Okay, okay, so Imus is an insensitive idiot. Let’s be serious, though: he’s a shock-jock. He’s said this kind of thing before, without nearly the nuclear fallout. This time, however, the resulting mushroom cloud got him fired.
My issue is this: what Imus said wasn’t dangerous. Calling the Rutgers basketball team “nappy-headed hoes” was offensive and hurtful, but, as free speech goes, it was not yelling “fire” in a crowded theatre. We’ve over-reacted here.
Imus’ comments were derogatory, but they were not dangerous. They were offensive, but they were not hate speech. There was no danger that could have resulted from these comments, only insult. Therefore, legally, they were within the realm of free speech. Yet, he loses his job over them. Do you think maybe the insult has been exaggerated? I rather imagine that the members of that basketball team have been the recipients of worse jabs from other ignorant people. While the comments Imus flippantly made are morally sketchy and racially ignorant, I fail to see how they are worth firing him, essentially censoring him, which is infringing upon his constitutional freedoms.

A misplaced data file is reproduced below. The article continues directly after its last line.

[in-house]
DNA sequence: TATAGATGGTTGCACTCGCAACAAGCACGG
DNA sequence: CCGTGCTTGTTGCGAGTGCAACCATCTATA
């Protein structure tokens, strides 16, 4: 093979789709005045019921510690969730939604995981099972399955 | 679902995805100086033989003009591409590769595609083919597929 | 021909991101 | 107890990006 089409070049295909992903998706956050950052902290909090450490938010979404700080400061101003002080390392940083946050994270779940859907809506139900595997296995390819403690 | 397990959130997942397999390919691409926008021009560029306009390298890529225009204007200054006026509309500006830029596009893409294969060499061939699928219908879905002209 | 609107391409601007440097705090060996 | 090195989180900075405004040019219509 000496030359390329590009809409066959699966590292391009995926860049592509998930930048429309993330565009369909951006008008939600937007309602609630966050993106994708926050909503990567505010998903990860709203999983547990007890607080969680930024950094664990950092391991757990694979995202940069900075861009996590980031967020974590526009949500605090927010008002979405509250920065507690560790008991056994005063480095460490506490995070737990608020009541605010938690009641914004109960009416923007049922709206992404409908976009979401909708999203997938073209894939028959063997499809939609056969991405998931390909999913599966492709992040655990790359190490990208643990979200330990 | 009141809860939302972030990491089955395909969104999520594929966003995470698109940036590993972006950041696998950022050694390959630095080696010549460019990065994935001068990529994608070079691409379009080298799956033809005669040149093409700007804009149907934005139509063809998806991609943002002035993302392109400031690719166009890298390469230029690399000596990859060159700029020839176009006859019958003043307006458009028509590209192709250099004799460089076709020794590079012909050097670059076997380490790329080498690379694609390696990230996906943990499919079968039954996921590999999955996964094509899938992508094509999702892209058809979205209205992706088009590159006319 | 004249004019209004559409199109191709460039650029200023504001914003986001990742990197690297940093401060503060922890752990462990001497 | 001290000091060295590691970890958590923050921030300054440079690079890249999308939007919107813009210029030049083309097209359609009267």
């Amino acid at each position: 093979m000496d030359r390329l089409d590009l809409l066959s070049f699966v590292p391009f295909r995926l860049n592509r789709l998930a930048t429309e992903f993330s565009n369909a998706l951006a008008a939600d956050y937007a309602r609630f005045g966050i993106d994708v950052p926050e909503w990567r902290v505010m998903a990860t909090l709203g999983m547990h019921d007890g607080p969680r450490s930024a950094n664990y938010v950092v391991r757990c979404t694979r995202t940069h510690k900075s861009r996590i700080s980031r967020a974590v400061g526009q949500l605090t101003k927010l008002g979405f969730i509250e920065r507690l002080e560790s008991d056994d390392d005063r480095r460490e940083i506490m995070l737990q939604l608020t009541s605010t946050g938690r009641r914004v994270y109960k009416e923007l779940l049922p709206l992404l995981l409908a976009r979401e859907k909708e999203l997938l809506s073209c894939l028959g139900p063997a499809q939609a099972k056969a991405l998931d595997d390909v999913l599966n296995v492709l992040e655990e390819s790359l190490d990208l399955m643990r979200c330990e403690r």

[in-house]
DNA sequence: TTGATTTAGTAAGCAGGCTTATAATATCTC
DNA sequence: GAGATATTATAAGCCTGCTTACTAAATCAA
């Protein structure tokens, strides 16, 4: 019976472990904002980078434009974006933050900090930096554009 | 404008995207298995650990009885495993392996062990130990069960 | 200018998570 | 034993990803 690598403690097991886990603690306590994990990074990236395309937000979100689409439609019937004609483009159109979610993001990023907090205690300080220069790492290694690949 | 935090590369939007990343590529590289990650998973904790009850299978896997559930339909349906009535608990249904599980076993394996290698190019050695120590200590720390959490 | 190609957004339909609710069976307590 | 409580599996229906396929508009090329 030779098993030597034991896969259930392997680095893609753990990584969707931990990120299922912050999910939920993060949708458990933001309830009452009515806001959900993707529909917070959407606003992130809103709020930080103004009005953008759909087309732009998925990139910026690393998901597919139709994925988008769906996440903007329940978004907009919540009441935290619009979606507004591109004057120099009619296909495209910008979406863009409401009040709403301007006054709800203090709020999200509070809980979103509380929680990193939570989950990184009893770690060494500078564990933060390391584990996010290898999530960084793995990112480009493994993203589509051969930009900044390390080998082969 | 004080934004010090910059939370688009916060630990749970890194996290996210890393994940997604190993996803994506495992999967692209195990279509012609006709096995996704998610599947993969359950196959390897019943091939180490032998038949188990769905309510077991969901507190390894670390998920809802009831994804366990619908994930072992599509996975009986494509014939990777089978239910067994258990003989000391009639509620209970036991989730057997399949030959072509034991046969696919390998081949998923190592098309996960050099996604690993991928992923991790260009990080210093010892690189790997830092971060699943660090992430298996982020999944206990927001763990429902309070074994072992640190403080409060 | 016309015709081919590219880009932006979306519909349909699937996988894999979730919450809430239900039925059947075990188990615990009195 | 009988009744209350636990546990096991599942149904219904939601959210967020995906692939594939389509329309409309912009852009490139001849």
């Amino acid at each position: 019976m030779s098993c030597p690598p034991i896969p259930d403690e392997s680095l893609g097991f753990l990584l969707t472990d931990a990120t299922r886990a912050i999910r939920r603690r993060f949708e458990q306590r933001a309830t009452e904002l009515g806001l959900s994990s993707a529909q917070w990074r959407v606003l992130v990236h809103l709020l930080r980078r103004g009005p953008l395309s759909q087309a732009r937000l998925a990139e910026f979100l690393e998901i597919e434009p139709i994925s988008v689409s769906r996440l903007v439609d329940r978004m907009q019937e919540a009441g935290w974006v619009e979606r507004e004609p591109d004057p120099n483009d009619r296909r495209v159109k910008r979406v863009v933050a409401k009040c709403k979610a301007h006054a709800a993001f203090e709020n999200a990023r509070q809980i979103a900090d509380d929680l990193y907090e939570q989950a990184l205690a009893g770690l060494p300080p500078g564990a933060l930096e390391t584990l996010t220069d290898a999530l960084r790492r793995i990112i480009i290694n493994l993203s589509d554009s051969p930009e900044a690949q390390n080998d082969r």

Should Imus receive consequences for this? Absolutely. Should he be fired? Absolutely not. This is a serious slippery slope we’re starting down. Are artists to be told what they can and cannot paint or write? Are journalists to be told what questions they can and cannot ask? There’s already way too much of this going around for my taste. Almost every professional organization I’ve worked for has regulations as to what sort of content can be contained in email communications. That’s creating a professional work environment. I can live with that. Compare this, however, with a certain evangelical school, where the staff at the campus radio station are not only under specific regulations as to what sort of humor they can engage in on the air, but also strictly forbidden from making any comments against the school’s founder. That’s censorship. It should be illegal. Instead its tolerated. That’s just wrong.
Someone’s opinion may be stupid, as in Imus’ case. The opinion may be controversial. Here, however, we all have the right to express that opinion. That’s what sets us apart as a free nation. Tragically, this may be a trend that leads us to a freedom that exists in name only.